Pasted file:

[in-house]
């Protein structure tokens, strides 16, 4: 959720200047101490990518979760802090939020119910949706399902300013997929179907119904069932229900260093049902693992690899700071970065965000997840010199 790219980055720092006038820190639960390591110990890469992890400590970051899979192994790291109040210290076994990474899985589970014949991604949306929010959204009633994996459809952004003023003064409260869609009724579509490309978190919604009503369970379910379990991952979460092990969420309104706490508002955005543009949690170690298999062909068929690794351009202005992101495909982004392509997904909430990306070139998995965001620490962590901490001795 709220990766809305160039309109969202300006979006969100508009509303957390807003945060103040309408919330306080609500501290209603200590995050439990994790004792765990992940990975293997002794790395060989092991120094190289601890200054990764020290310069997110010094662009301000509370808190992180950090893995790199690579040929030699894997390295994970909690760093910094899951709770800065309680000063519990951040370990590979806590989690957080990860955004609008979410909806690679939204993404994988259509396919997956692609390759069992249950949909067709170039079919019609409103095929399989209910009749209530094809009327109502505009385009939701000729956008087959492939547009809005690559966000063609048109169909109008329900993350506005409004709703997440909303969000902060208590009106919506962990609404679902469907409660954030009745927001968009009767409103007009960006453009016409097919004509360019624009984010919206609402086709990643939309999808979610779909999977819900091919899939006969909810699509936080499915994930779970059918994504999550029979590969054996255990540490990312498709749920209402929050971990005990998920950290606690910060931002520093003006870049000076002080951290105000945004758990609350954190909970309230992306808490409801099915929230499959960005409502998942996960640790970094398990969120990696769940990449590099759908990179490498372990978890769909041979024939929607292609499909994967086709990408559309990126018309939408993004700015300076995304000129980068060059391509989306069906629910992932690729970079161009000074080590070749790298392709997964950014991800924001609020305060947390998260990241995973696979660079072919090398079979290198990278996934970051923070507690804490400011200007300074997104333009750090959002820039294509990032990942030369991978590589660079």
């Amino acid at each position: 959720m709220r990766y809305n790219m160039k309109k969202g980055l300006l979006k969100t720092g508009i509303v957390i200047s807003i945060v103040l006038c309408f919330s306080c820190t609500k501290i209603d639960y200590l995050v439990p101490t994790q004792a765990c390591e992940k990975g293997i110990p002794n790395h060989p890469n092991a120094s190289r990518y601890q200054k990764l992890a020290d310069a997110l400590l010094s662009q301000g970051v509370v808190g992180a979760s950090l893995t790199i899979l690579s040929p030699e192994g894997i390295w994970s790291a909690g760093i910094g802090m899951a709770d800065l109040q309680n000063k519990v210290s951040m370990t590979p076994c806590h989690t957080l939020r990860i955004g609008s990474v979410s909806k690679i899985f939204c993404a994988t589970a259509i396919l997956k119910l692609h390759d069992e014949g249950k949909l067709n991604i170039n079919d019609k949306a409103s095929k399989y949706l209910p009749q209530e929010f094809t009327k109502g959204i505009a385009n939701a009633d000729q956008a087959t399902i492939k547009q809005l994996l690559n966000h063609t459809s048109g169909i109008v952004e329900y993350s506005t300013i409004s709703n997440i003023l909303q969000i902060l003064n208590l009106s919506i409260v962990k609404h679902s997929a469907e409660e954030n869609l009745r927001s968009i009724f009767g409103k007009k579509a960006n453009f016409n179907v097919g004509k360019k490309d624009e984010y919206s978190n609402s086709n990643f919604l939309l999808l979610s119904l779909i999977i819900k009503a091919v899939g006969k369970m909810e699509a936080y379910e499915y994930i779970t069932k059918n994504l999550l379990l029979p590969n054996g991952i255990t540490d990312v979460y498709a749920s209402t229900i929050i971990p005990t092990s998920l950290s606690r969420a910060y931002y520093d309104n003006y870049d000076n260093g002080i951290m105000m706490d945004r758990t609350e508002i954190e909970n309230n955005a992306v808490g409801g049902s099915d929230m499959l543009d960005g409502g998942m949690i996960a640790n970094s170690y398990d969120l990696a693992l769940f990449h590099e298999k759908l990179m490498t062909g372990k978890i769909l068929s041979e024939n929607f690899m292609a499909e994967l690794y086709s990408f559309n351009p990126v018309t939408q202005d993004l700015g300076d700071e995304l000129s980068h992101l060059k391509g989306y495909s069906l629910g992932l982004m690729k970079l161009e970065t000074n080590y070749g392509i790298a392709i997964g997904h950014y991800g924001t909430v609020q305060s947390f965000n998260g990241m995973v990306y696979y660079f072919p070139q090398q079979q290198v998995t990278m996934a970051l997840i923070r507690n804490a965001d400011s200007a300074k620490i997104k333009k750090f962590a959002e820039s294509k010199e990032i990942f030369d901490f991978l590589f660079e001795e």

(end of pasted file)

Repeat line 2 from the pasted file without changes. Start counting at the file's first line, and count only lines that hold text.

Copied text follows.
């Protein structure tokens, strides 16, 4: 959720200047101490990518979760802090939020119910949706399902300013997929179907119904069932229900260093049902693992690899700071970065965000997840010199 790219980055720092006038820190639960390591110990890469992890400590970051899979192994790291109040210290076994990474899985589970014949991604949306929010959204009633994996459809952004003023003064409260869609009724579509490309978190919604009503369970379910379990991952979460092990969420309104706490508002955005543009949690170690298999062909068929690794351009202005992101495909982004392509997904909430990306070139998995965001620490962590901490001795 709220990766809305160039309109969202300006979006969100508009509303957390807003945060103040309408919330306080609500501290209603200590995050439990994790004792765990992940990975293997002794790395060989092991120094190289601890200054990764020290310069997110010094662009301000509370808190992180950090893995790199690579040929030699894997390295994970909690760093910094899951709770800065309680000063519990951040370990590979806590989690957080990860955004609008979410909806690679939204993404994988259509396919997956692609390759069992249950949909067709170039079919019609409103095929399989209910009749209530094809009327109502505009385009939701000729956008087959492939547009809005690559966000063609048109169909109008329900993350506005409004709703997440909303969000902060208590009106919506962990609404679902469907409660954030009745927001968009009767409103007009960006453009016409097919004509360019624009984010919206609402086709990643939309999808979610779909999977819900091919899939006969909810699509936080499915994930779970059918994504999550029979590969054996255990540490990312498709749920209402929050971990005990998920950290606690910060931002520093003006870049000076002080951290105000945004758990609350954190909970309230992306808490409801099915929230499959960005409502998942996960640790970094398990969120990696769940990449590099759908990179490498372990978890769909041979024939929607292609499909994967086709990408559309990126018309939408993004700015300076995304000129980068060059391509989306069906629910992932690729970079161009000074080590070749790298392709997964950014991800924001609020305060947390998260990241995973696979660079072919090398079979290198990278996934970051923070507690804490400011200007300074997104333009750090959002820039294509990032990942030369991978590589660079």